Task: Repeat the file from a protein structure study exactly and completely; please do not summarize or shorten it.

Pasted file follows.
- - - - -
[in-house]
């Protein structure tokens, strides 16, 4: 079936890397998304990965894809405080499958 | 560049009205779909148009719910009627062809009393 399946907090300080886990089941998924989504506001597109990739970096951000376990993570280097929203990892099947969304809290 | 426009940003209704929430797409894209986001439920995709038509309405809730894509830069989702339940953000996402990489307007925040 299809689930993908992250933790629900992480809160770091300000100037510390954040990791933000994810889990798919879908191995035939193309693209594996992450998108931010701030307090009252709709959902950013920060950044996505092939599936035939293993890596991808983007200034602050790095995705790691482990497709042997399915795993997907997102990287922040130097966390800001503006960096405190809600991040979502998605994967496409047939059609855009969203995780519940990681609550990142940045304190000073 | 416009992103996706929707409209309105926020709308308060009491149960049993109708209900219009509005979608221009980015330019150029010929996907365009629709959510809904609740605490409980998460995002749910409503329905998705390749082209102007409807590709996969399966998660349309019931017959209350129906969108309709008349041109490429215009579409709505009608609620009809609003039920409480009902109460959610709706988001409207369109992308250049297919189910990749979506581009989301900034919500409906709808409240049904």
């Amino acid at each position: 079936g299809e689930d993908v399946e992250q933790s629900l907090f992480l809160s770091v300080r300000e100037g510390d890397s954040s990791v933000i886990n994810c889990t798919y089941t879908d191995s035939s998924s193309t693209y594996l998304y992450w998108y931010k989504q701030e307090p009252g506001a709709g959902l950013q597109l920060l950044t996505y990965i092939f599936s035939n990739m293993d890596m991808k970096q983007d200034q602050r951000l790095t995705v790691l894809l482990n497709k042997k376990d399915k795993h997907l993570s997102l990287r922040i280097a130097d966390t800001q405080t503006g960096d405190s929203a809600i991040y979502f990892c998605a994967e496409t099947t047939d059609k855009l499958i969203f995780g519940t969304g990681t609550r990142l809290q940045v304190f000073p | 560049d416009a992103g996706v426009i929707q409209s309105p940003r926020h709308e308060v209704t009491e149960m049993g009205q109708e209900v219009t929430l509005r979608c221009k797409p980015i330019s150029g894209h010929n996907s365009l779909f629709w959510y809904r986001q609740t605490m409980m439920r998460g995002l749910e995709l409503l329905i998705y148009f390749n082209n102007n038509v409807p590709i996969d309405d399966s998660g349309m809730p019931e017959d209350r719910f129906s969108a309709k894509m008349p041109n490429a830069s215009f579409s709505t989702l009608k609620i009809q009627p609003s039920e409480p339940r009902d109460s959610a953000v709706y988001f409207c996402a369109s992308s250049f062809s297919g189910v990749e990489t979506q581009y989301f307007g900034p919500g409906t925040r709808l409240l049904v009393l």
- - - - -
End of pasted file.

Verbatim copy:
[in-house]
């Protein structure tokens, strides 16, 4: 079936890397998304990965894809405080499958 | 560049009205779909148009719910009627062809009393 399946907090300080886990089941998924989504506001597109990739970096951000376990993570280097929203990892099947969304809290 | 426009940003209704929430797409894209986001439920995709038509309405809730894509830069989702339940953000996402990489307007925040 299809689930993908992250933790629900992480809160770091300000100037510390954040990791933000994810889990798919879908191995035939193309693209594996992450998108931010701030307090009252709709959902950013920060950044996505092939599936035939293993890596991808983007200034602050790095995705790691482990497709042997399915795993997907997102990287922040130097966390800001503006960096405190809600991040979502998605994967496409047939059609855009969203995780519940990681609550990142940045304190000073 | 416009992103996706929707409209309105926020709308308060009491149960049993109708209900219009509005979608221009980015330019150029010929996907365009629709959510809904609740605490409980998460995002749910409503329905998705390749082209102007409807590709996969399966998660349309019931017959209350129906969108309709008349041109490429215009579409709505009608609620009809609003039920409480009902109460959610709706988001409207369109992308250049297919189910990749979506581009989301900034919500409906709808409240049904």
């Amino acid at each position: 079936g299809e689930d993908v399946e992250q933790s629900l907090f992480l809160s770091v300080r300000e100037g510390d890397s954040s990791v933000i886990n994810c889990t798919y089941t879908d191995s035939s998924s193309t693209y594996l998304y992450w998108y931010k989504q701030e307090p009252g506001a709709g959902l950013q597109l920060l950044t996505y990965i092939f599936s035939n990739m293993d890596m991808k970096q983007d200034q602050r951000l790095t995705v790691l894809l482990n497709k042997k376990d399915k795993h997907l993570s997102l990287r922040i280097a130097d966390t800001q405080t503006g960096d405190s929203a809600i991040y979502f990892c998605a994967e496409t099947t047939d059609k855009l499958i969203f995780g519940t969304g990681t609550r990142l809290q940045v304190f000073p | 560049d416009a992103g996706v426009i929707q409209s309105p940003r926020h709308e308060v209704t009491e149960m049993g009205q109708e209900v219009t929430l509005r979608c221009k797409p980015i330019s150029g894209h010929n996907s365009l779909f629709w959510y809904r986001q609740t605490m409980m439920r998460g995002l749910e995709l409503l329905i998705y148009f390749n082209n102007n038509v409807p590709i996969d309405d399966s998660g349309m809730p019931e017959d209350r719910f129906s969108a309709k894509m008349p041109n490429a830069s215009f579409s709505t989702l009608k609620i009809q009627p609003s039920e409480p339940r009902d109460s959610a953000v709706y988001f409207c996402a369109s992308s250049f062809s297919g189910v990749e990489t979506q581009y989301f307007g900034p919500g409906t925040r709808l409240l049904v009393l």